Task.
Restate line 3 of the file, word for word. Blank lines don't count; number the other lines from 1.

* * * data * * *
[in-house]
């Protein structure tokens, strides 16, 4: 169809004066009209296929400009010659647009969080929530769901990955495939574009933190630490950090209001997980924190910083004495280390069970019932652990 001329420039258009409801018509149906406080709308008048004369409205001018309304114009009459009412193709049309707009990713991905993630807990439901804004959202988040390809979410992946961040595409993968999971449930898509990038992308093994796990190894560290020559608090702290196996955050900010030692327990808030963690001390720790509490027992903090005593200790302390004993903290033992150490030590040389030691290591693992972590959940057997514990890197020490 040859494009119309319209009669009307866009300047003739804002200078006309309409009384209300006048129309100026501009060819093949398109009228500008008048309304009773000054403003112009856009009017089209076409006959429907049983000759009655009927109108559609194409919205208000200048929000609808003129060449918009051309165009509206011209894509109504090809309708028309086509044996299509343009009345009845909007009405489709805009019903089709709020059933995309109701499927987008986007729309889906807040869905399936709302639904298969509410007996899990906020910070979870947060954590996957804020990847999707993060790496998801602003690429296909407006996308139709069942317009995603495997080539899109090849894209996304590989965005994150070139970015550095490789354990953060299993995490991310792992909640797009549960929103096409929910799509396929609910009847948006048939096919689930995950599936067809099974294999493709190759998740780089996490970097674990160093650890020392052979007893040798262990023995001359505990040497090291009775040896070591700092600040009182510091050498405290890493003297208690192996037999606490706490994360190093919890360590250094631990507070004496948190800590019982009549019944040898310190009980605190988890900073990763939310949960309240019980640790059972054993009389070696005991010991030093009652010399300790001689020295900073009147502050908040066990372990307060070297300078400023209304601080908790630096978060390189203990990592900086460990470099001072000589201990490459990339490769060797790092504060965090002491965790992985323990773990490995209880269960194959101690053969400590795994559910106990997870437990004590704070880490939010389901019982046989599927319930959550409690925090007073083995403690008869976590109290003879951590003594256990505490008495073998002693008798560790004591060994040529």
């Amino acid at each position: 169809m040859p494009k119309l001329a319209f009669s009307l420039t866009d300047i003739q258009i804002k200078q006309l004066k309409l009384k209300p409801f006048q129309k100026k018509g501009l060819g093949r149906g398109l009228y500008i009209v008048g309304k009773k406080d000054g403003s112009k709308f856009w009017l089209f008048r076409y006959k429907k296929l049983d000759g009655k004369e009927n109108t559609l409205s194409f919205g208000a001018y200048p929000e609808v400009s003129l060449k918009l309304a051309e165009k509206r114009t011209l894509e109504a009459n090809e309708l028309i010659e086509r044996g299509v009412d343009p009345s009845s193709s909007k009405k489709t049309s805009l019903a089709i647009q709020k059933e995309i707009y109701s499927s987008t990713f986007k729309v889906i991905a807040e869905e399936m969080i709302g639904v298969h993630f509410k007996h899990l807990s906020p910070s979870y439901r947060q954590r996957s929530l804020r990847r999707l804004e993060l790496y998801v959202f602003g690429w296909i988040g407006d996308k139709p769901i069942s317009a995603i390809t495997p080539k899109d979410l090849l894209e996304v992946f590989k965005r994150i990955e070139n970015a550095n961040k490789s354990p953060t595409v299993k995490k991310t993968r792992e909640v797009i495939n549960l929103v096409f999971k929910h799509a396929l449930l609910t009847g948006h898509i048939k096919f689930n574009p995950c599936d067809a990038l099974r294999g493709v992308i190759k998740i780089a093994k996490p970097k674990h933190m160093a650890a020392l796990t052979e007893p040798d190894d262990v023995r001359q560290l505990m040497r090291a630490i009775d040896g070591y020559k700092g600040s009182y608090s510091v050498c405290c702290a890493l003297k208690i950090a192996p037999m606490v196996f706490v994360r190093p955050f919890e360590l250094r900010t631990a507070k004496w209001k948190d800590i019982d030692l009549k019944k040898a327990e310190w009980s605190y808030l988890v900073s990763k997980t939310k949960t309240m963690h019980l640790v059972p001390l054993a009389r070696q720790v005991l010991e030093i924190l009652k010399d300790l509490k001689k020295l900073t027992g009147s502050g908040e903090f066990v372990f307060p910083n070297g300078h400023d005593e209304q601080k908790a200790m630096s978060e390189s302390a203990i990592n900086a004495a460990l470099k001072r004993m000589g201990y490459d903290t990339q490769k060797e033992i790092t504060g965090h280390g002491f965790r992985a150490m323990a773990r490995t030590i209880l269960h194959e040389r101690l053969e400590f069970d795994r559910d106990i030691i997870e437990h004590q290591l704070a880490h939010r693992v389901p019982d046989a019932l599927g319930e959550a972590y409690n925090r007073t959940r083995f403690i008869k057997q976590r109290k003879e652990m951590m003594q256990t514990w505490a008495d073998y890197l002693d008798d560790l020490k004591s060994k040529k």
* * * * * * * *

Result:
């Amino acid at each position: 169809m040859p494009k119309l001329a319209f009669s009307l420039t866009d300047i003739q258009i804002k200078q006309l004066k309409l009384k209300p409801f006048q129309k100026k018509g501009l060819g093949r149906g398109l009228y500008i009209v008048g309304k009773k406080d000054g403003s112009k709308f856009w009017l089209f008048r076409y006959k429907k296929l049983d000759g009655k004369e009927n109108t559609l409205s194409f919205g208000a001018y200048p929000e609808v400009s003129l060449k918009l309304a051309e165009k509206r114009t011209l894509e109504a009459n090809e309708l028309i010659e086509r044996g299509v009412d343009p009345s009845s193709s909007k009405k489709t049309s805009l019903a089709i647009q709020k059933e995309i707009y109701s499927s987008t990713f986007k729309v889906i991905a807040e869905e399936m969080i709302g639904v298969h993630f509410k007996h899990l807990s906020p910070s979870y439901r947060q954590r996957s929530l804020r990847r999707l804004e993060l790496y998801v959202f602003g690429w296909i988040g407006d996308k139709p769901i069942s317009a995603i390809t495997p080539k899109d979410l090849l894209e996304v992946f590989k965005r994150i990955e070139n970015a550095n961040k490789s354990p953060t595409v299993k995490k991310t993968r792992e909640v797009i495939n549960l929103v096409f999971k929910h799509a396929l449930l609910t009847g948006h898509i048939k096919f689930n574009p995950c599936d067809a990038l099974r294999g493709v992308i190759k998740i780089a093994k996490p970097k674990h933190m160093a650890a020392l796990t052979e007893p040798d190894d262990v023995r001359q560290l505990m040497r090291a630490i009775d040896g070591y020559k700092g600040s009182y608090s510091v050498c405290c702290a890493l003297k208690i950090a192996p037999m606490v196996f706490v994360r190093p955050f919890e360590l250094r900010t631990a507070k004496w209001k948190d800590i019982d030692l009549k019944k040898a327990e310190w009980s605190y808030l988890v900073s990763k997980t939310k949960t309240m963690h019980l640790v059972p001390l054993a009389r070696q720790v005991l010991e030093i924190l009652k010399d300790l509490k001689k020295l900073t027992g009147s502050g908040e903090f066990v372990f307060p910083n070297g300078h400023d005593e209304q601080k908790a200790m630096s978060e390189s302390a203990i990592n900086a004495a460990l470099k001072r004993m000589g201990y490459d903290t990339q490769k060797e033992i790092t504060g965090h280390g002491f965790r992985a150490m323990a773990r490995t030590i209880l269960h194959e040389r101690l053969e400590f069970d795994r559910d106990i030691i997870e437990h004590q290591l704070a880490h939010r693992v389901p019982d046989a019932l599927g319930e959550a972590y409690n925090r007073t959940r083995f403690i008869k057997q976590r109290k003879e652990m951590m003594q256990t514990w505490a008495d073998y890197l002693d008798d560790l020490k004591s060994k040529k």